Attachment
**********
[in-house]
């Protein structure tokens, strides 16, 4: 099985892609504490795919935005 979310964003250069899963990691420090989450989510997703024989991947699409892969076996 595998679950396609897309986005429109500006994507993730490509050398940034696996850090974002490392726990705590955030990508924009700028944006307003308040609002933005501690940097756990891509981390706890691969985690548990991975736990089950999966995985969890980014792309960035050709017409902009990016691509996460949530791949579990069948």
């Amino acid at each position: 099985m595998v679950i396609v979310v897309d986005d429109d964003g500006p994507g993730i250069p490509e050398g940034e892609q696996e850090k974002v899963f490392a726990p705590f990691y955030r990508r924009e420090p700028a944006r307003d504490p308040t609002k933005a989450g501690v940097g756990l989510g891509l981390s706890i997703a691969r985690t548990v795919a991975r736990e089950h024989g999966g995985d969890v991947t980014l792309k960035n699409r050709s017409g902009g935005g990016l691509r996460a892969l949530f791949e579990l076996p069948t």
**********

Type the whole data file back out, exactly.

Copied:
[in-house]
């Protein structure tokens, strides 16, 4: 099985892609504490795919935005 979310964003250069899963990691420090989450989510997703024989991947699409892969076996 595998679950396609897309986005429109500006994507993730490509050398940034696996850090974002490392726990705590955030990508924009700028944006307003308040609002933005501690940097756990891509981390706890691969985690548990991975736990089950999966995985969890980014792309960035050709017409902009990016691509996460949530791949579990069948």
């Amino acid at each position: 099985m595998v679950i396609v979310v897309d986005d429109d964003g500006p994507g993730i250069p490509e050398g940034e892609q696996e850090k974002v899963f490392a726990p705590f990691y955030r990508r924009e420090p700028a944006r307003d504490p308040t609002k933005a989450g501690v940097g756990l989510g891509l981390s706890i997703a691969r985690t548990v795919a991975r736990e089950h024989g999966g995985d969890v991947t980014l792309k960035n699409r050709s017409g902009g935005g990016l691509r996460a892969l949530f791949e579990l076996p069948t």